Now that Antonio Conte has officially been named the next manager of Chelsea, we can expect the onslaught to begin. From the moment Conte was connected to Chelsea, rumors of a peninsular purge began to swell, with the former Juventus manager rumored to be eyeing several Serie A standouts. From Gonzalo Higuain to Paul Pogba, nary a Serie A star has escaped Conte's tractor beams.
Included in that horde of would be Chelsea players are Roma stalwarts Radja Nainggolan and Miralem Pjanic, who was rumored to be London this week. While we've discussed each of these rumors separately, taken with today's "news" that Kostas Manolas is Conte's latest object of desire, it seems as though Chelsea wants to pare Roma down to the bone--someone should tell him these guys are losers who can't ever rise above second place.
In all seriousness, what Chelsea wants, Chelsea gets (for the most part), so we may have to face a bitter truth this summer: Roma simply cannot pay these guys what they're worth, so the greener pastures of the Premiership will beckon louder each summer.
So, with that in mind, I pose a question to you: which player can Roma afford to lose?
To answer that question, let's go through the pros and cons of each player, starting with the latest name on that list, Manolas, and render a verdict on their possible sale.
Brief bio: Manolas was brought to Roma in the summer of 2014 as an ostensible replacement for Mehdi Benatia. Manolas, then 23-years-old, was fresh off a solid run of play with Greece during World Cup 2014. Manolas was five years into his professional career at that point and cost Roma €13 million; a pretty tidy sum considering how well he's played since then.
Pros: This piece from last March pretty much makes the case: Manolas is strong willed, agile, explosive and arguably the fastest central defender in the league. In the year or so since that piece was written, Manolas has shown steady improvement in most facets of the game, particularly in terms of his tackling and heading efficiency, both of which have grown by over 10% since last season, indicating that his judgement and timing are improving.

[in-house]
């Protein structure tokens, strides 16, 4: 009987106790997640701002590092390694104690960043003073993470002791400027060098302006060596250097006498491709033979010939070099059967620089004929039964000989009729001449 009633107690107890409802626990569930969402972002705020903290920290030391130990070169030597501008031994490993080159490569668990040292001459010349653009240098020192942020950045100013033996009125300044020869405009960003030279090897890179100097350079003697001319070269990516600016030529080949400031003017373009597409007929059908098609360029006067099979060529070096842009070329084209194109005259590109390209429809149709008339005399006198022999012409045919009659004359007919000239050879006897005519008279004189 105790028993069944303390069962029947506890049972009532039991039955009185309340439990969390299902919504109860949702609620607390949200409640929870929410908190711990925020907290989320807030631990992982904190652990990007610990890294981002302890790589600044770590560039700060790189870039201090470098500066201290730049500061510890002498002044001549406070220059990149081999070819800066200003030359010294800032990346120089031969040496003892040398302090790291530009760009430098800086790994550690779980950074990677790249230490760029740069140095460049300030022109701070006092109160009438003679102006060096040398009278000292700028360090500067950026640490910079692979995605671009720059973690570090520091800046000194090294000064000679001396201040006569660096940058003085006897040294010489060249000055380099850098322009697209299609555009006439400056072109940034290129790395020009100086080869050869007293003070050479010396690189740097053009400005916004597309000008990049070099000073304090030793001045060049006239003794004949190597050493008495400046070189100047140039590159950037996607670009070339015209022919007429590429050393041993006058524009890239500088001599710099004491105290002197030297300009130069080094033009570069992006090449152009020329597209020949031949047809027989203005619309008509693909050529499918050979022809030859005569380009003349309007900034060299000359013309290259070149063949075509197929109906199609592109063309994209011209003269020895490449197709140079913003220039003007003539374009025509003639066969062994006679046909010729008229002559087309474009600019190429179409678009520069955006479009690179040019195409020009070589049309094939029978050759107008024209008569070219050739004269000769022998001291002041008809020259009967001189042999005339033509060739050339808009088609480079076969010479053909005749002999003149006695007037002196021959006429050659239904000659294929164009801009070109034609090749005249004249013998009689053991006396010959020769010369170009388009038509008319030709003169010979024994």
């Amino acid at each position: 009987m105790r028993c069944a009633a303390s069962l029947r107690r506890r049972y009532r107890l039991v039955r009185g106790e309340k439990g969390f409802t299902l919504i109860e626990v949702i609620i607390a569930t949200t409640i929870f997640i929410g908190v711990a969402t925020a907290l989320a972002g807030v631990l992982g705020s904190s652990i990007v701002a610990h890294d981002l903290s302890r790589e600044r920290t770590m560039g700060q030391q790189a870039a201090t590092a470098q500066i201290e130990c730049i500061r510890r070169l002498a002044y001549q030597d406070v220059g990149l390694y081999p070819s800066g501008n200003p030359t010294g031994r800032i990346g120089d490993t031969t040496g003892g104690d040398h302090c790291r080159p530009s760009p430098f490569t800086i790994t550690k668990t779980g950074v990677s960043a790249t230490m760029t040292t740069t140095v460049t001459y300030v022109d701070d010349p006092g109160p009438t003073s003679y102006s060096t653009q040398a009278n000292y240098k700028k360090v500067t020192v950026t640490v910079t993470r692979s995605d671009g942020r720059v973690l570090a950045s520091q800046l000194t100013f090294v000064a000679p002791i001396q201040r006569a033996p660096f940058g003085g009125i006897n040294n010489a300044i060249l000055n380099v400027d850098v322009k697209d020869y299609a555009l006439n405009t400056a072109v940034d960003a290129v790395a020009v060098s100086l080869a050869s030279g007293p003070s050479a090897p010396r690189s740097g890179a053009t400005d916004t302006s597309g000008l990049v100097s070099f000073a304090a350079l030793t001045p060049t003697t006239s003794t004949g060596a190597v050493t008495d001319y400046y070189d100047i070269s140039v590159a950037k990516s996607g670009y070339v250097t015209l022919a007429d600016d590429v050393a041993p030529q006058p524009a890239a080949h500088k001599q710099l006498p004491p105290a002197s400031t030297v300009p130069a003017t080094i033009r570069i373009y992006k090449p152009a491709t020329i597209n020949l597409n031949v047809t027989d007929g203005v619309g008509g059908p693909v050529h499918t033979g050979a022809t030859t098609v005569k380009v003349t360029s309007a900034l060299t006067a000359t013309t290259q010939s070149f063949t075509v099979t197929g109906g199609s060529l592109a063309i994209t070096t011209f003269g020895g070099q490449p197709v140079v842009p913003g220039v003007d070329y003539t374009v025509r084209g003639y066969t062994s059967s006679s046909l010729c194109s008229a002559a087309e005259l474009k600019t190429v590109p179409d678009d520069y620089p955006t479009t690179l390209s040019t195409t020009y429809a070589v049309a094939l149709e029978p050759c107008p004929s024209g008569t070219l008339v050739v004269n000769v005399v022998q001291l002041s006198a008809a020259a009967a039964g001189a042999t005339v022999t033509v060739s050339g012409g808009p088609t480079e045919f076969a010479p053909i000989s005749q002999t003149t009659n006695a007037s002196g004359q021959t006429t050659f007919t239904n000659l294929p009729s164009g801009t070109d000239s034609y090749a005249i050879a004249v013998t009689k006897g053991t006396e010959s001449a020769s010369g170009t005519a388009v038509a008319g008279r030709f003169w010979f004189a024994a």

Cons: Greece Lightning is clearly on the rise, but as we've seen several times this season, his penchant for boneheaded mistakes remains intact, both in terms of costly errors and ill advised cards, but, much like his kindred spirit, Philippe Mexes, you take the good and bad with a player like this.
Verdict: Keep him. Sure, Roma has had luck in replacing central defenders lately, but it seems as though his understanding of the game is slowly catching up with his physical gifts. Two to threes from now, he may be worth twice as much.
Brief bio: Arguably Roma's best ever winter purchase (non Luca Toni category), Nainggolan fit seamlessly into the midfield, taking over for the injured Kevin Strootman in the winter of 2014. While the co-ownership/loan situation was a fiasco in the making, Roma managed to snare Nainggolan for a mere €9 million, almost an absurd figure in today's marketplace
Pros: Take your pick. He can run, he can pass, he can tackle and he can shoot. The only limit to Nainggolan's game is his imagination and, let's be honest, patience. Nainggolan's offensive output has increased every season since making the Captial switch, proving that he's much more than an enforcer or defensive safety valve. Not only that, he's slowly become a leader and burgeoning club icon.
Cons: The drawbacks to Radja's game really depends on what you see as his natural role. If he's a defensive midfielder, then there are few nits to pick, beyond his sometimes reckless tackling. However, if you view him as pure central and/or attacking midfielder, then his somewhat limited creativity becomes an issue. And we'd be remiss if we didn't mention his penchant for shooting at will, not so much in volume, but rather quality of chances--Nainggolan has only placed 37% of his shots on target this season.
Verdict: Keep him. He just does so many things on the pitch, and does them so well, that he'd be hard to replicate on the open market, let alone among Roma's current ranks.
Brief bio: Purchased on deadline day 2011, Pjanic was the jewel of Luis Enrique's summer, costing Roma roughly €11 million. Since then, Pjanic has become the lynchpin to Roma's attack, setting career highs in goals and assists (based on all comps) this year.
Pros: Passing, creating, dribbling, shooting from distance, and being among the world's most dangerous free kick specialists are all calling cards for Pjanic. He's suffered and survived Roma's managerial ebbs and flows over the past five years emerging as one of the game's best players and has absolutely come to life under Luciano Spalletti, flourishing in his new attack all the time role.
Cons: Again, you'll have to take these with a grain of salt, but the common refrains among Pjanic detractors is his tendency to disappear during matches (which is hard to precisely quantify) and his virtual non-presence on the defensive side the ball, which is, unfortunately, rather easy to quantify--he's a horrendous tackler is what we're getting at.
Verdict: Sell but lose a lot of sleep. Pjanic is the bee's knees, no one is debating that, but, and depending on where they sell him, there are viable replacement options. From in house names like Leandro Paredes and Gerson to market options ranging from Georginio Wijnaldum to Adrien Rabiot to even Eden Hazard, Roma can find a suitable replacement for Pjanic, though it would hurt in the short run.
So, what do we think, who can Roma afford to lose?